As an afterthought- while at work (railroad), I wander in and around the maintenance shop of a coal fired power plant we serve. They have some pretty good size Wilton vises- biggest ones of them I've ever seen. Money is no object out there.
    Last edited by JoeE.; 10-14-2008 at 12:22 AM. Reason: because

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    a shaper is handy for recutting vise jaws.

    dt

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    A guy from the fleamarket says that he has a very old Prentiss bench vise that stands 2' tall. Told me that two typical men cannot pick it up. Supposedly he is gonna bring it this weekend.

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    I just finished fixing up an old Parker combination vise that I picked up this past summer from craigslist. It stands 16" tall and is 24' long. The jaws are 6" wide and it opens 8-9". It was painted green over the original royal blue. No cracks or repairs. Must weigh over 200 lbs. Most likely was manufactured in the 1930's. Chas Parker was the same company that made the Parker shotguns. I never really thought of selling it but if anyone is interested I may part with it for the right price.
    Attached Thumbnails Attached Thumbnails pvise1.1.jpg   pvise2.1.jpg   pvise3.1.jpg   pvise4.1.jpg   pvise5.1.jpg  


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    There have been several PM threads about vises in the recent past.
    I'd like to take the liberty of summarizing the conclusions:

    1) Size does matter. Extremely large and extremely small vises sell for the highest prices.

    2) "Gizmocity" matters. Vises with pivoting or tilting jaws for irregular work have a strong following.

    3) Vises from famous makers bring good prices. Genuine Buggatti seems to take the cake, followed by Starrett, Emmert and then Charles Parker. (Repros are panned.)

    4) Anything with a railroad provenance seems to have more appeal than the same item without a RR connection. (Probably part of the "romance of steam railroading" - if you don't feel it, you'll never understand.)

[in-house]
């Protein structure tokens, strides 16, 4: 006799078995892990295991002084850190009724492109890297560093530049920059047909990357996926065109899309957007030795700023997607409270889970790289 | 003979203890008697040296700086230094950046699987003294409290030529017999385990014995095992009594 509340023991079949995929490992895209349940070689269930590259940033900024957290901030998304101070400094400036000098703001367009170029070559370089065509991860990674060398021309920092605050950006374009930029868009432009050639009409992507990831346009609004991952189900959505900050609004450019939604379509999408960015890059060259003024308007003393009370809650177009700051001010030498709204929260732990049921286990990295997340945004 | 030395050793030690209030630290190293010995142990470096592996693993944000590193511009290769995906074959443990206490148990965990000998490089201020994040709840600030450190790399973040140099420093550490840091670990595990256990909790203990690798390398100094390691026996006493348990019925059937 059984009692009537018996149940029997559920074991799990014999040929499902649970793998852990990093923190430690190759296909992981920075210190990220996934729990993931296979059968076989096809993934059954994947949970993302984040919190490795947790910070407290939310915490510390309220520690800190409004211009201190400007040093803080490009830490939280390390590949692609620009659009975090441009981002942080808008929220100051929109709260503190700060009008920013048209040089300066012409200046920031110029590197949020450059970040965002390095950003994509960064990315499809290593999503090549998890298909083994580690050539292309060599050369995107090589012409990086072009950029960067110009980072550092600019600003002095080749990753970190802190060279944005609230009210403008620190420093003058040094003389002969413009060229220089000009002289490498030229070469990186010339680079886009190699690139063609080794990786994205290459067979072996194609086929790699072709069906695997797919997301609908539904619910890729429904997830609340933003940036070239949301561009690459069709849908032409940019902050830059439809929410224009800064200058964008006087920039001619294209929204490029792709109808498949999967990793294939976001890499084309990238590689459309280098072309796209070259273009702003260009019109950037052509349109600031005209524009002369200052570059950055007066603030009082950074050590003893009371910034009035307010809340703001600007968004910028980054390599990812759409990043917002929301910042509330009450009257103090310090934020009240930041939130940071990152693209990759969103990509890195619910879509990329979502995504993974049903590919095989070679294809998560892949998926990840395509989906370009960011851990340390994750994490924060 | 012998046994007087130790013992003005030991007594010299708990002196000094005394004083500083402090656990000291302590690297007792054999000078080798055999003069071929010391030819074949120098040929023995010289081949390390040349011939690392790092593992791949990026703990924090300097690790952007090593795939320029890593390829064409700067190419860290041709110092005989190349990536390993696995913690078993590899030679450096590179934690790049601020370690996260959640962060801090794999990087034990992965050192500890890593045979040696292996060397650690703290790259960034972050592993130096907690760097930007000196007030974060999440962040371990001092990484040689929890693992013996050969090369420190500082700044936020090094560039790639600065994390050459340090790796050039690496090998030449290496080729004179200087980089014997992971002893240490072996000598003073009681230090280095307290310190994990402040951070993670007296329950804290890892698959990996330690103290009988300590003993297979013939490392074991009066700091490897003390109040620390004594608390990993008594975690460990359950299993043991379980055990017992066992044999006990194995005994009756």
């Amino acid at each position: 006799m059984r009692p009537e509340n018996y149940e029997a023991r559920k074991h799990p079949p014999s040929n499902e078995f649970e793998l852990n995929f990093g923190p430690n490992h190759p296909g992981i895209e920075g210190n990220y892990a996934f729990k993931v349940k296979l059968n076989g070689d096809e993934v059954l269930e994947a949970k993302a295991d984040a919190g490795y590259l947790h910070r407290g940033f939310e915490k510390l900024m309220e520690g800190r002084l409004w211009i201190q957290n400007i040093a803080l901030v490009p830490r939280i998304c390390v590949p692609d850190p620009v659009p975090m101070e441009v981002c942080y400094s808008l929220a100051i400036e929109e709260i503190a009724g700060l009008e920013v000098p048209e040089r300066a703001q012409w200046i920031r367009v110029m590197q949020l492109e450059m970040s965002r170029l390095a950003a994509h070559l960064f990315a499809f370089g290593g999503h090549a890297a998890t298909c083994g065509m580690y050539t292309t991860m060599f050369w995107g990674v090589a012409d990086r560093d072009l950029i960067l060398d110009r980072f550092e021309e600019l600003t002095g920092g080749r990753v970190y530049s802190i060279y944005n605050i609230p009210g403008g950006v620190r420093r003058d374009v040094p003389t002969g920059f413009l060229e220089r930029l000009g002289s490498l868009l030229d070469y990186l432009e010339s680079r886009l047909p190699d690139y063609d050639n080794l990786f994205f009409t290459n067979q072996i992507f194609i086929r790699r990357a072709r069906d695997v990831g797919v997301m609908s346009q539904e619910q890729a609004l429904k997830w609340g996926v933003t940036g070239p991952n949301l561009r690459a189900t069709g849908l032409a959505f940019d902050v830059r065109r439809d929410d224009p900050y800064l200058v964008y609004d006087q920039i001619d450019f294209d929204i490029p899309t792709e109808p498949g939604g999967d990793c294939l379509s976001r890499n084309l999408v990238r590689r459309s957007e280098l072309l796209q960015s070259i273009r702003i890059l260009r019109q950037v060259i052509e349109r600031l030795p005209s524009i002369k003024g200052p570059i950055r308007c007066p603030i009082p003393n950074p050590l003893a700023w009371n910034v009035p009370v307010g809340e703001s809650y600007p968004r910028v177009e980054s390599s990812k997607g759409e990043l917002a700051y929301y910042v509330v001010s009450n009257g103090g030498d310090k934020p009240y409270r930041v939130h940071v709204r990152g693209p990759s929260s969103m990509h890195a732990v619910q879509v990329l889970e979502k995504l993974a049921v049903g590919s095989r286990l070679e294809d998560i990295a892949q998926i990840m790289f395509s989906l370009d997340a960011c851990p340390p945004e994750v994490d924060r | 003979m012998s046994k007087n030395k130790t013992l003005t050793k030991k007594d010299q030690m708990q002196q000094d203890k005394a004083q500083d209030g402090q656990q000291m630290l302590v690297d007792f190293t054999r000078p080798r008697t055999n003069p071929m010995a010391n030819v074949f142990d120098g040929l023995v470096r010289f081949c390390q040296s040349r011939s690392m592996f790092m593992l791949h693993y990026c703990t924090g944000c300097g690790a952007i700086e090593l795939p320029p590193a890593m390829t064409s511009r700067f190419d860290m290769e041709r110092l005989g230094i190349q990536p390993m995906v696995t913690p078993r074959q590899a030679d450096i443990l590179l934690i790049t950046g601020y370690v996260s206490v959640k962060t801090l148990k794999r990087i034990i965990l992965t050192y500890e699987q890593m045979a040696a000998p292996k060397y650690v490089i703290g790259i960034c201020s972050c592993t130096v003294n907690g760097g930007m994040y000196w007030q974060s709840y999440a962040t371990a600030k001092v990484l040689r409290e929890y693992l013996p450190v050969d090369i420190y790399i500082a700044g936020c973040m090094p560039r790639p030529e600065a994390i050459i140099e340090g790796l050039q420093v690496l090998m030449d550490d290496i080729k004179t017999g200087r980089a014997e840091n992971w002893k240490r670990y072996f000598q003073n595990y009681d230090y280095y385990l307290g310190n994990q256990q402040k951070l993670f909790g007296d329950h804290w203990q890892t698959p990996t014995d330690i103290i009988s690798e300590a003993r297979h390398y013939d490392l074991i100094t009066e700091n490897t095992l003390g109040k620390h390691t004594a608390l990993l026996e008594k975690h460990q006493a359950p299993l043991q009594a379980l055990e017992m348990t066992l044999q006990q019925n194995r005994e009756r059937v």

5) Condition, condition, condition......

    6) Post vises regained value with the resurgence of interest in blacksmithing.

    7) Vises seem to be "temporal touchstones", somehow connecting us with the workers of the past. I've tried several excercises in Cold Chisel work. This has practically no connection with modern times, but it feels good when you acomplish something with judgement and sweat. Besides, once you get to be middle-aged, it's nice to have some skill that just blows young whippersnappers away !!!

    JoeE needs to make a workbench out of small H-columns and I-beams to display his weighty treasures in their natural habitat. If it must be wood, maybe start with RR ties......or timbers you hew yourself outta treetrunks!

    John Ruth
    Whose own vises include a 58lb Parker, a Yost, a Wilton, a genuine Versa-Vise, a Starret hand vise, and a coupla woodworking vises including a quick-acting type.
    Last edited by SouthBendModel34; 10-14-2008 at 03:51 PM. Reason: Added Starrett to item 3

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    Whatever old vise you can find to make yours, thats the one to have!

    As for trading values bases on vises seen on Ebay over the years this is what I've seen. The Emmert is a special case, the others Im comparing 6" jaw width size.
    Top five:
    #1 Emmert (no longer made)
    #2 Wilton (older bullet type)
    #3 Starrett USA (no longer made) (small sample of 6" size seen on Ebay last 10yrs.)
    #4 Good quality older vises including Reed, Prentiss, Yost, Charles Parker, Columbian, etc. Its just who is wanting what on Ebay at that time really.
    #5 Blacksmith type post vises, preferrably Indian Chief, Iron City, Peter Wright, etc.

    The 2" Wilton w/Powrarm base takes the cake: As high as $500.00 based on condition. Most go for sub $300.00. Weight about 8 lbs IIRC.

    Right now I own a Wilton C3, C2, and a C1, Wilton machinist, 2 Wilton Tradesmans, A Starrett, an Athol (pre Starrett), Boley, Reed, Columbian, Iron City, and many unnamed post vises.

    Vice trading is fun!
    Jeff

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    WalterA

    I just noticed that you mentioned Ames vises. Were these made by the Ames works in Oswego, NY, the one that made the Ames stationary steam engines? Or, are they made by the Ames that was (is?) in Chicopee, MA ???

    I can't ever recall seeing the Ames name on a vise....are they rare?

    JLSargent: